Conversation Piece: Resonant Progression by Royden Mills
A work of art you need to hear to believe
By Steven Sandor | October 1, 2018
You’re enjoying a wonderful, crisp autumn afternoon in Terwillegar Park with a very special someone. As you both watch your labradoodle joyously run through the tall grass of the off-leash area, you catch up. Quietly, you discuss politics, your work weeks, maybe how oddly that guy over there is dressed.
Is there someone with an ear to a stone-and-steel sculpture in the park? If the answer is yes, then that person can likely hear every word you’re saying. That’s because the three sculptures that make up Royden Mills’s Resonant Progression series are more than mere art. They’re sonic amplifiers and projectors. They’re not meant simply to be looked at; the twisted steel has a purpose – Mills’s intent is for the visitor to interact with the art.
The sculptures are so much, well, fun, that Americans for the Arts – a non-profit aimed at promoting the arts on the continent – recognized Mills’s series as one of the best examples of public art that was unveiled in North America in 2017.
So, how does it work? Walk in from the parking lot, and you’ll see the first piece, “Potential” – a large cube of Edmonton granite sitting atop what looks like a large metal kettle bell.
Just a few yards away is “Resonant Point,” what sort of looks like a giant Alexander Graham Bell-era telephone. The giant bell connects to a tube; put your ear to it and, voila, the conversations and birdsong and dog barks from yards and yards away now sound like they’re being uttered right next to you. You’ll hear the gentle changes in the wind, like Superman.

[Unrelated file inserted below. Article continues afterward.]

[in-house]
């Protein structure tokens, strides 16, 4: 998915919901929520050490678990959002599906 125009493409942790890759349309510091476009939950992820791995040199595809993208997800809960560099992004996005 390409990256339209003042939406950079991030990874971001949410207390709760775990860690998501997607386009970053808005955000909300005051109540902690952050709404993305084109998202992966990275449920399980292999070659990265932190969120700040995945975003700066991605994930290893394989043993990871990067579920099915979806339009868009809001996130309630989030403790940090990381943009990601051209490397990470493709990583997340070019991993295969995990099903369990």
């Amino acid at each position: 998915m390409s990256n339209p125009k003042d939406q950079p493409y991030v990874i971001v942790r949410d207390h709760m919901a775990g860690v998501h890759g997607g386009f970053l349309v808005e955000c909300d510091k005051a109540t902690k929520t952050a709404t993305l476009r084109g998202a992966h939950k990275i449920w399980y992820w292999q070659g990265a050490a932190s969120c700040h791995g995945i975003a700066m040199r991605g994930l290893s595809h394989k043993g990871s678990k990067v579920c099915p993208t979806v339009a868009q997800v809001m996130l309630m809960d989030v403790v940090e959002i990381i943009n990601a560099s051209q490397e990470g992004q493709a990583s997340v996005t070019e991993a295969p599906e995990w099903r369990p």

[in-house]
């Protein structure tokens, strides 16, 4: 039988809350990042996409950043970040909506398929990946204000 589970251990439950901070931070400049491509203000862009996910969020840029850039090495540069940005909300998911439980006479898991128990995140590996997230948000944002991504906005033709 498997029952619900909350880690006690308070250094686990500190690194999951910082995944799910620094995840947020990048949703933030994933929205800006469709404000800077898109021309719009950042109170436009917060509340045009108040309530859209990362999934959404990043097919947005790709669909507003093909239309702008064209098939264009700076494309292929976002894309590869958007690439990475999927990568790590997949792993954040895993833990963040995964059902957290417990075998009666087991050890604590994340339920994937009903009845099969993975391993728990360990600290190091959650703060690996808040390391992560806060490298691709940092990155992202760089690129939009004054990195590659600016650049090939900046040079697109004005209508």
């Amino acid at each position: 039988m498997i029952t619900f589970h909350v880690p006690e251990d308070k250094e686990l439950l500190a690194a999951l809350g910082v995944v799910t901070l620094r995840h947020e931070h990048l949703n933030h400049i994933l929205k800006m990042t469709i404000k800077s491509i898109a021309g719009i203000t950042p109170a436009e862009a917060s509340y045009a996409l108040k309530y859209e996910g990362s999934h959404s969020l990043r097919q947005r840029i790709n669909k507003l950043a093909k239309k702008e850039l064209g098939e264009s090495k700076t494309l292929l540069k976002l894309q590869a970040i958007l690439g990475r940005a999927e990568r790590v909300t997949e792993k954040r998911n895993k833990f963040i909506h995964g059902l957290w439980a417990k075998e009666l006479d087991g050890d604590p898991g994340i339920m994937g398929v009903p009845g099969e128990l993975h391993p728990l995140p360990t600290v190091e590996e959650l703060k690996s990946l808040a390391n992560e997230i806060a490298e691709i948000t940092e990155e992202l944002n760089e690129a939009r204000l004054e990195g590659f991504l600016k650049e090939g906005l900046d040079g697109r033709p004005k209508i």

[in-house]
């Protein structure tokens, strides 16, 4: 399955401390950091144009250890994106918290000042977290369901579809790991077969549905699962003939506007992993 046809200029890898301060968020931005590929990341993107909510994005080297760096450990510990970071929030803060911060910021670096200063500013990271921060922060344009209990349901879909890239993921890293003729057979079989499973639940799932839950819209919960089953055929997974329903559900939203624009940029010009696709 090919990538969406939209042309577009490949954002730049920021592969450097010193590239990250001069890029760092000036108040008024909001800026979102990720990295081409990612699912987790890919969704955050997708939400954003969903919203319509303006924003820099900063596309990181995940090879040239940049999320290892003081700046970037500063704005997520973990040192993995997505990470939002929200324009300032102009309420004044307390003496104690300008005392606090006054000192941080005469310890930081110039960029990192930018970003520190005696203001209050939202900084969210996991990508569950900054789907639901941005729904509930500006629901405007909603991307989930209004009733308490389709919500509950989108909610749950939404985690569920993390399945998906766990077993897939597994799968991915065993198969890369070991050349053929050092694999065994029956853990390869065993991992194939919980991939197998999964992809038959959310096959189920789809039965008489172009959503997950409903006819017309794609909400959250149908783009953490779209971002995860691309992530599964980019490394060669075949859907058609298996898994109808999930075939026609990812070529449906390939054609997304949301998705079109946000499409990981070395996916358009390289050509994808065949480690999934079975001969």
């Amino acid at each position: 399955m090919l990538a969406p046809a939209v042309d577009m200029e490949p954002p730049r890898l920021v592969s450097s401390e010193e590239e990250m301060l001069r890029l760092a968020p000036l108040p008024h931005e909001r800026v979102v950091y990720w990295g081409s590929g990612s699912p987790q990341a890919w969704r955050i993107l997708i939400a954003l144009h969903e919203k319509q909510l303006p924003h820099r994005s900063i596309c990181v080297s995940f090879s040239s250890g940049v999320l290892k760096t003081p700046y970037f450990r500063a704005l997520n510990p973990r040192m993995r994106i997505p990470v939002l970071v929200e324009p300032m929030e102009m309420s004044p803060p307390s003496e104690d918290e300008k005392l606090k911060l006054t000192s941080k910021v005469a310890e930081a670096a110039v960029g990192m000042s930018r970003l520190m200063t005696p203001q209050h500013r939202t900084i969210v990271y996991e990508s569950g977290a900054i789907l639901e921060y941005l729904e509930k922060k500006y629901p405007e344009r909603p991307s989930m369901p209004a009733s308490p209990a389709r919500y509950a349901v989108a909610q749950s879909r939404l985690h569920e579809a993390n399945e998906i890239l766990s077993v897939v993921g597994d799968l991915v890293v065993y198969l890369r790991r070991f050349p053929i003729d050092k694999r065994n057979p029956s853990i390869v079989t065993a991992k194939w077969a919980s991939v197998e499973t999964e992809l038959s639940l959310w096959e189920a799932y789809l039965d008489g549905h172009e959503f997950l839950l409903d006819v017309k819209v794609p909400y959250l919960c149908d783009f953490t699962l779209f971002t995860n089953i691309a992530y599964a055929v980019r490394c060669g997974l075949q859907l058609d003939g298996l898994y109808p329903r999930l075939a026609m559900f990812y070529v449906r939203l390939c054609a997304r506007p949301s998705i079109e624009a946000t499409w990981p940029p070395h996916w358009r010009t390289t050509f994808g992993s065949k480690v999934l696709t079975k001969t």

Walk across the meadow to the riverbank and you’ll find “Beyond Listening,” which looks like a twisted trumpet laid across granite. The granite matches the cliff faces from the river valley. Again, put your ear to the tube and hear the wind whistle and the rush of the North Saskatchewan.
Mills, the former president of the Edmonton Contemporary Artists Society, comes from an architectural background. He spent time honing his artistics skills in Japan before returning to Edmonton.
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“The sculptures are low-tech and rugged, marrying hand-welded steel with granite boulders I hand-selected from the Edmonton area,” Mills said when he got the award from Americans for the Arts. “I envision it as a place where families may joyfully play for generations.”
This article appears in the October 2018 issue of Avenue Edmonton